Wednesday, May 06, 2009

Neogeography Digging Up Japan's Painful Past

This post was also described by reader and blogger FantomPlanet as "Google Earth now a harbinger of Japanese sectarian hatred"

One of the neat things Google Earth can do is overlay old maps on the globe. There are many academic and regular benefits to being to easily overlay old maps on top of each other and current spatial data. However, like elsewhere, Google Earth's overlaying ability has great potential to be misused.

Maps are a window into the cartographer's worldview and the cartographer's culture. What a map shows, ignores, and labels says much about what a culture values. Feudal Japanese maps (now available for overlay) map sure to mark where "Eta" lived. The Eta (aka
Burakumin) were social outcasts because they did the dirty work for society. They were the undertakers, executioners, etc. The cultural stain of these people have become sins of the father and is passed down generation to generation. Over time many people became to forgot about who were Eta or where the Eta lived. However, today there is fear that mass releasing maps showing where the Eta lived will revive old bigotries.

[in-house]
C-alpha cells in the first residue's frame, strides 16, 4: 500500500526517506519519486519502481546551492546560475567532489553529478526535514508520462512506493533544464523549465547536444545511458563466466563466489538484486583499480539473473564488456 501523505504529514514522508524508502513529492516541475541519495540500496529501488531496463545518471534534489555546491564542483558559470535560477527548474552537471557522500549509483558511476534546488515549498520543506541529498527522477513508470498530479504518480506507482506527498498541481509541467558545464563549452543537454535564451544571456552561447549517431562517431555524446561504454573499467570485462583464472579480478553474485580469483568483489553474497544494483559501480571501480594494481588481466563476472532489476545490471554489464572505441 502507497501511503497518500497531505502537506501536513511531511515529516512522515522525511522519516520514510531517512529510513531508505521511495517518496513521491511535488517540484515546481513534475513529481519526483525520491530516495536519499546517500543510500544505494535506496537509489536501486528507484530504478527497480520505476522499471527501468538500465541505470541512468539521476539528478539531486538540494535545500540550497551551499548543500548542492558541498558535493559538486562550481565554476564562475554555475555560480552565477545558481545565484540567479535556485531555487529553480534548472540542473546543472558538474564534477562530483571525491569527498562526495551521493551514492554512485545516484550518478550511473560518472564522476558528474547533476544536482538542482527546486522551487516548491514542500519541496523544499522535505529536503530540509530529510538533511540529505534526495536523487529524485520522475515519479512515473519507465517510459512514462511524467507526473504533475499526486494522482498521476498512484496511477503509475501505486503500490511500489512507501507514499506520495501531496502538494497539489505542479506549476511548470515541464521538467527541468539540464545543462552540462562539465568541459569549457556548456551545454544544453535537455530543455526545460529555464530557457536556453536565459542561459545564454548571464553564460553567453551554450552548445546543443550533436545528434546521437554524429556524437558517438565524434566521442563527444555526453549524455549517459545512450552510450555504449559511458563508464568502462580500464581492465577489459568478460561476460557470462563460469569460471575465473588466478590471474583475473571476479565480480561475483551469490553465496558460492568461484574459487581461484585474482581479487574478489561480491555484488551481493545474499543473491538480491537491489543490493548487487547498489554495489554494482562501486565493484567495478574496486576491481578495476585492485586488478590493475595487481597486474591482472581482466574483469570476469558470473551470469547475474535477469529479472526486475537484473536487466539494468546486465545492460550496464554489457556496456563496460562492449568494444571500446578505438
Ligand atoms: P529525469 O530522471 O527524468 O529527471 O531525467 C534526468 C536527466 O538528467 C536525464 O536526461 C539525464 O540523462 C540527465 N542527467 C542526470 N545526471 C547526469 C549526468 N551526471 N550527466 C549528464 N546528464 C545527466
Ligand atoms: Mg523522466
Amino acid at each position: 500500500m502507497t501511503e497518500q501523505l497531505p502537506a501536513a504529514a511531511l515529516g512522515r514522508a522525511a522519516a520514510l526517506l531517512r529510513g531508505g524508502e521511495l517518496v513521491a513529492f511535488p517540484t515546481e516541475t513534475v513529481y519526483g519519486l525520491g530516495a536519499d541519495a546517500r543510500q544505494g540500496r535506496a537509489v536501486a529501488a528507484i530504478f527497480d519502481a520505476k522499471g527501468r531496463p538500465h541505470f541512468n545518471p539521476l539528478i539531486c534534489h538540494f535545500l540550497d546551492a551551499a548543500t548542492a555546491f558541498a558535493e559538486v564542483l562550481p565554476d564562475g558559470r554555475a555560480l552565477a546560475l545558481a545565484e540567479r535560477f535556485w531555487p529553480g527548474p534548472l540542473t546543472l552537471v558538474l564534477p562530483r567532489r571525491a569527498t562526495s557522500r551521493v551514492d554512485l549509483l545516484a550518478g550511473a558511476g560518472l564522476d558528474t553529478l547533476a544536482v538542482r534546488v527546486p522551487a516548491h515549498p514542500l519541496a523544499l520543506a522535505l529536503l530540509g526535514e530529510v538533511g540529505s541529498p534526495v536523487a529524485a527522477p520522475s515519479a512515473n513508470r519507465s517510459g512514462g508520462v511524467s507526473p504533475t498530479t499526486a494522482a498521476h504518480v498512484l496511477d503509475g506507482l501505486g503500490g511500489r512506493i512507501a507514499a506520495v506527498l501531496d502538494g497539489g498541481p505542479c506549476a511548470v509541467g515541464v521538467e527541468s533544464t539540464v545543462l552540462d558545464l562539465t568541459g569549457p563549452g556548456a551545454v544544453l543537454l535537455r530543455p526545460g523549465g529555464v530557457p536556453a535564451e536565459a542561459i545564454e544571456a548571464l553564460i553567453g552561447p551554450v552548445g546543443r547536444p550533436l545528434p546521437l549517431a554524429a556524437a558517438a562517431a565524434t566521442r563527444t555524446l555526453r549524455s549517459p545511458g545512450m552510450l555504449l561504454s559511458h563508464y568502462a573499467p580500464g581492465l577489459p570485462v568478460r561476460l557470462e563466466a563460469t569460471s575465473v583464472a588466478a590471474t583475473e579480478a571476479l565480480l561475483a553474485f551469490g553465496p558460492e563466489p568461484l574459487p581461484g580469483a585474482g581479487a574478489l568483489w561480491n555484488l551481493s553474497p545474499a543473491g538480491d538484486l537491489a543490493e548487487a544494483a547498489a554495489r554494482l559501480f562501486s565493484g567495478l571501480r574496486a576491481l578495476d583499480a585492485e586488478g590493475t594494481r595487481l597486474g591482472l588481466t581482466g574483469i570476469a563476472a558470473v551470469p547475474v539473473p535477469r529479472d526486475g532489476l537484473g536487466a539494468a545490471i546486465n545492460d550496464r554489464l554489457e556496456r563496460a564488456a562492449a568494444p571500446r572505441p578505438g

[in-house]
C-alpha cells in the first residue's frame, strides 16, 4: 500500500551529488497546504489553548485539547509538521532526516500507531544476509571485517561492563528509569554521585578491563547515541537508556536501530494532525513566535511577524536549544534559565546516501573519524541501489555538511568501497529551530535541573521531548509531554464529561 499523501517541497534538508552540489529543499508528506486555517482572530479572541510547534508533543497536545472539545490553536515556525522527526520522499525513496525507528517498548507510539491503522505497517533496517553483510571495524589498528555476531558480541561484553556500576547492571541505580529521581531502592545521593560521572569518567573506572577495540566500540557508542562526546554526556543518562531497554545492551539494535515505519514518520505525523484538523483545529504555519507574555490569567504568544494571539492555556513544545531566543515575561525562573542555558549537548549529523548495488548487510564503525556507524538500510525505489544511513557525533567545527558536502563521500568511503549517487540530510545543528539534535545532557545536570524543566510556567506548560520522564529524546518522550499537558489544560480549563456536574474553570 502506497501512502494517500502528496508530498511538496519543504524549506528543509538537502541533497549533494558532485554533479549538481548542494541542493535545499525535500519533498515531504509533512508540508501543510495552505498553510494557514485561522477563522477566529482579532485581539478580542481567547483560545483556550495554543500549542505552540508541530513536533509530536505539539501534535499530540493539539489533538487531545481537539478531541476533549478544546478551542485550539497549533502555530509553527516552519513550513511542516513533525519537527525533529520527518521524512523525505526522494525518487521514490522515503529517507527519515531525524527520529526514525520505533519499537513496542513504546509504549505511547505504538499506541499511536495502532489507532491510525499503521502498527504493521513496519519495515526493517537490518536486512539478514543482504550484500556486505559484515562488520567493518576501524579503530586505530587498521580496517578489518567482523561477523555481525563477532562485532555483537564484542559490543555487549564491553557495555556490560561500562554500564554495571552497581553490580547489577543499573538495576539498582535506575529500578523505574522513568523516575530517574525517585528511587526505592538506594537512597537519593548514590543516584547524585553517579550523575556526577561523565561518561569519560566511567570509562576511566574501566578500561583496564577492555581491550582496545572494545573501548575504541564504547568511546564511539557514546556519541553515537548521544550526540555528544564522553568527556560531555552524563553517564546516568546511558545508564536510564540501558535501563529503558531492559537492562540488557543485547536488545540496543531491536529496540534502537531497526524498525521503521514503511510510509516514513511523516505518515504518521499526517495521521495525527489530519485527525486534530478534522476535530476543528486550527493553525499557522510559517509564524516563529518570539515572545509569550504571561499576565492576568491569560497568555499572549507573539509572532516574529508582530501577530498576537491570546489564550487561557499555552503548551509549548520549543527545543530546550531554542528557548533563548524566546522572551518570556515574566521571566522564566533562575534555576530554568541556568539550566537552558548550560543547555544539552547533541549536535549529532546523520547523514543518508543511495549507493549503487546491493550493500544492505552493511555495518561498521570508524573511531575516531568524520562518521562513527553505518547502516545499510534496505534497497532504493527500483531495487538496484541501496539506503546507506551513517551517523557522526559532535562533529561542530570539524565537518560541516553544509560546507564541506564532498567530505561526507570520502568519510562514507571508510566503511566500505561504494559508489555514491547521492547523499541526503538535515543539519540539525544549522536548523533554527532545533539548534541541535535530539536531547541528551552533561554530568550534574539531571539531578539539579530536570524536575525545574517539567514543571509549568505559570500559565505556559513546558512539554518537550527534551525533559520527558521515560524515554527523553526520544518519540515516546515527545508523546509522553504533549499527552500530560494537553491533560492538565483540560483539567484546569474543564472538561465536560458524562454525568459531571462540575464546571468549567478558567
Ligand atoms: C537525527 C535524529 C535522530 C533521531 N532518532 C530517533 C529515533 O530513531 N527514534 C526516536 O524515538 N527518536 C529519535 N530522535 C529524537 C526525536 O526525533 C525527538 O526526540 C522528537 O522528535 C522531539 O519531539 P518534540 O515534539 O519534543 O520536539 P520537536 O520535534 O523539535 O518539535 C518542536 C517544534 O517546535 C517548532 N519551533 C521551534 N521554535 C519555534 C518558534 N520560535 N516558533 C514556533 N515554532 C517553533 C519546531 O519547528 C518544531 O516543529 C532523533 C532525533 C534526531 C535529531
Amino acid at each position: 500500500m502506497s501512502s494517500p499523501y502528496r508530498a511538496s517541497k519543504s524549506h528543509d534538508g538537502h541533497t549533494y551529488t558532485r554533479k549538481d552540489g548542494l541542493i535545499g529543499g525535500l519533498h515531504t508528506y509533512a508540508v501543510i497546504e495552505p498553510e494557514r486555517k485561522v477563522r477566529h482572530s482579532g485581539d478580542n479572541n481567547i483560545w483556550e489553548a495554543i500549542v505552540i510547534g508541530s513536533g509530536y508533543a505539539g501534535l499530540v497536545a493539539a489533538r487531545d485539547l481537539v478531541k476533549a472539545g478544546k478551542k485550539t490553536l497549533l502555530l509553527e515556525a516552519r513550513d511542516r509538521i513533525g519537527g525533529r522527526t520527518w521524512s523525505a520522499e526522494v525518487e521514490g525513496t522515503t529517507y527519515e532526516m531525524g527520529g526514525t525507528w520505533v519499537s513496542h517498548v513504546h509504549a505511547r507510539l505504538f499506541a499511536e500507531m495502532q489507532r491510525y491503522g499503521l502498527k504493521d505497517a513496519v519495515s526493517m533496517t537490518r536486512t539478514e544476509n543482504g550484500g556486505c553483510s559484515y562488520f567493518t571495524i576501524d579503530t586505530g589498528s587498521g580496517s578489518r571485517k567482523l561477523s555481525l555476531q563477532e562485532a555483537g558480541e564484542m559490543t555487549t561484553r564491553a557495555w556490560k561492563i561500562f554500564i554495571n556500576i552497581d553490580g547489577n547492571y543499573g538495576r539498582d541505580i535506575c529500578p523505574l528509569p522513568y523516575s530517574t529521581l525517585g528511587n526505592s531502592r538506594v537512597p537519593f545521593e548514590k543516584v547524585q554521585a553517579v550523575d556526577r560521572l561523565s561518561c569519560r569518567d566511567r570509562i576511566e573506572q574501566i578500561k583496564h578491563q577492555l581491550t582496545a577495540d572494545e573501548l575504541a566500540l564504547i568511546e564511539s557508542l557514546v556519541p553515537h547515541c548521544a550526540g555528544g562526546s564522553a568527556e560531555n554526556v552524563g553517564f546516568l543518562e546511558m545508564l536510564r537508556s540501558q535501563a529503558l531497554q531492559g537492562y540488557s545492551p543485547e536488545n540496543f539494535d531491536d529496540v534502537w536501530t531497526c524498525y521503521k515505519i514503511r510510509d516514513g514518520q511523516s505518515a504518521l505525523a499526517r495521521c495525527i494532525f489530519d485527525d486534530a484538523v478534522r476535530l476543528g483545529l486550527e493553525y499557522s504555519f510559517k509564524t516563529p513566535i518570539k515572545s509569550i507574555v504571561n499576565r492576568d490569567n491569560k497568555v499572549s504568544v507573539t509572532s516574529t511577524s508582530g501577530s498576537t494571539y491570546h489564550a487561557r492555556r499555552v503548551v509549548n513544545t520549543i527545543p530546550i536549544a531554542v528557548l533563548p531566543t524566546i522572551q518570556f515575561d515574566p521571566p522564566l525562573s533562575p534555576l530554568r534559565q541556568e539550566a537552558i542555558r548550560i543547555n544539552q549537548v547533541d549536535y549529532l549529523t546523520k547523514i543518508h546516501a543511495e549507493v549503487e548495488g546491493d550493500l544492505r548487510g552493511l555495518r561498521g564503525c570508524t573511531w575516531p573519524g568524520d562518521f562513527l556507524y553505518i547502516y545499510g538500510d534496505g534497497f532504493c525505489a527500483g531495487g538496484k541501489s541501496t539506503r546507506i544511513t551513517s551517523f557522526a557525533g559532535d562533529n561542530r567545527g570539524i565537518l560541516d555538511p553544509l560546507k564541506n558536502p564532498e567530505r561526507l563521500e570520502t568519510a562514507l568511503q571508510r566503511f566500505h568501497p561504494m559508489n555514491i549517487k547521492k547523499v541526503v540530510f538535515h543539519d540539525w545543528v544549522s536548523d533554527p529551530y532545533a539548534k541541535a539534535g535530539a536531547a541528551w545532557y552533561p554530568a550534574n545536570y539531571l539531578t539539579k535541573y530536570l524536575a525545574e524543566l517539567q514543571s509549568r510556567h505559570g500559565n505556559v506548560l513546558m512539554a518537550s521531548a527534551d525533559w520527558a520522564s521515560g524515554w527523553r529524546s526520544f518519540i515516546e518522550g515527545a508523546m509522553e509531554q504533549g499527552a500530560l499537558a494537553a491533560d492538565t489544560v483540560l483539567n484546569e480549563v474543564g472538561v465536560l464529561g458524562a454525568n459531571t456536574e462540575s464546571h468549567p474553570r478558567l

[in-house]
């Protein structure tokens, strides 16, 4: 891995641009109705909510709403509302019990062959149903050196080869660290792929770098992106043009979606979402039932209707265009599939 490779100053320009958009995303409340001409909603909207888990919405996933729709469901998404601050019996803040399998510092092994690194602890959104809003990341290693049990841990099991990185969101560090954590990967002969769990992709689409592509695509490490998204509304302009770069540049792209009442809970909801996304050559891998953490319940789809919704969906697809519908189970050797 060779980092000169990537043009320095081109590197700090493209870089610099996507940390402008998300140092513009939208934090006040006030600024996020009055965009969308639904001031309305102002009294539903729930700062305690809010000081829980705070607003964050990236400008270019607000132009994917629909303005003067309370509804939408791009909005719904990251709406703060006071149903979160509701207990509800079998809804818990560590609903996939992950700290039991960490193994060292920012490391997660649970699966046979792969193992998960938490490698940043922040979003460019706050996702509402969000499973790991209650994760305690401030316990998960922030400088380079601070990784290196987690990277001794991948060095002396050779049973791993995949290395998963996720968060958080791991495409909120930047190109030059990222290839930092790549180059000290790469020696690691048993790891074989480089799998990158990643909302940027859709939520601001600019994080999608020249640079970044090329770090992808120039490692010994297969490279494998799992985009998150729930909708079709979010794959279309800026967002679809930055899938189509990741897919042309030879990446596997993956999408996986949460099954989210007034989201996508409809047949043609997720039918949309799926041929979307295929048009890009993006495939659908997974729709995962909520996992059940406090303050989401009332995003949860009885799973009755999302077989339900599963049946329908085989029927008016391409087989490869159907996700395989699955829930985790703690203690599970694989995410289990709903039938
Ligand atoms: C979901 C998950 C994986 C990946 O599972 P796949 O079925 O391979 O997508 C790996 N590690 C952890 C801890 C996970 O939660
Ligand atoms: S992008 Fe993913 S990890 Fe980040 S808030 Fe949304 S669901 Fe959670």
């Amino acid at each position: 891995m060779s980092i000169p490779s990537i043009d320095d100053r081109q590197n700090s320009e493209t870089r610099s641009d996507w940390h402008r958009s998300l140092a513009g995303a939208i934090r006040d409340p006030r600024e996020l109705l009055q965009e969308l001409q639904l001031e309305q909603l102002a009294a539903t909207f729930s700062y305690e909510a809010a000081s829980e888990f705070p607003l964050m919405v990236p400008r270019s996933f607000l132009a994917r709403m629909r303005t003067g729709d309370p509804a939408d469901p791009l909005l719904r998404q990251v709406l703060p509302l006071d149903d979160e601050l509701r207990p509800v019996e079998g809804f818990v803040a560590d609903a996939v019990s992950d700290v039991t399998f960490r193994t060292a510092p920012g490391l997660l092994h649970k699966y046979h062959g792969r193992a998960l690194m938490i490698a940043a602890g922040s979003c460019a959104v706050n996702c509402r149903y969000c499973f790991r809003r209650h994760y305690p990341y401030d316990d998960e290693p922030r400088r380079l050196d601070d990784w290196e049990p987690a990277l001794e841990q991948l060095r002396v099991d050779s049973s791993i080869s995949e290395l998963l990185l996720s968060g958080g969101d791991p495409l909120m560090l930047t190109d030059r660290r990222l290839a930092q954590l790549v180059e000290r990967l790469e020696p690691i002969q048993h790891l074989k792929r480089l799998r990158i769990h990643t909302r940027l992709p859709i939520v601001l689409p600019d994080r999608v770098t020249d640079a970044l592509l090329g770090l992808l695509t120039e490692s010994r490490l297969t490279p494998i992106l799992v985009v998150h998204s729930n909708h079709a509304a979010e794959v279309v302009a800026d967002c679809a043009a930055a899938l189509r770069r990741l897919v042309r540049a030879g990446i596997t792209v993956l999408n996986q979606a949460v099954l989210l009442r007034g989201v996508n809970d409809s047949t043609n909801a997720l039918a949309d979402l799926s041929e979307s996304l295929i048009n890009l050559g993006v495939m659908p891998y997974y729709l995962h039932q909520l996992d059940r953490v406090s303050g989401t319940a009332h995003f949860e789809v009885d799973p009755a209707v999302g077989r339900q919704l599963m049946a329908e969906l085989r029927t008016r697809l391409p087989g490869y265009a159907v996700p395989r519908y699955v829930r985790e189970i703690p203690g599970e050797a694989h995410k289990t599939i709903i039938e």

Some are calling for removing these old maps so no one can know about the location of Eta. This is not what should be done. The culture needs to rise above and realize 1) sins of father do not apply and 2) there is no shame in doing the dirty work of the feudal society. Instead of worrying about people misusing Google Earth one should worry about what is wrong with one's culture and how to fix the problem.

1 comment:

Dan tdaxp said...

There is also a fair bit of arbitrary definitions of "clean" here. Recently there was a movie that made a splash throughout east Asia - Departuers - which had as its job humanizing undertakers.

While the person's perspective had changed by the end of the movie, one Chinese close to me commented that "Don't these people [undertakers] feel shame?"- which was a perspective that I found it hard to take.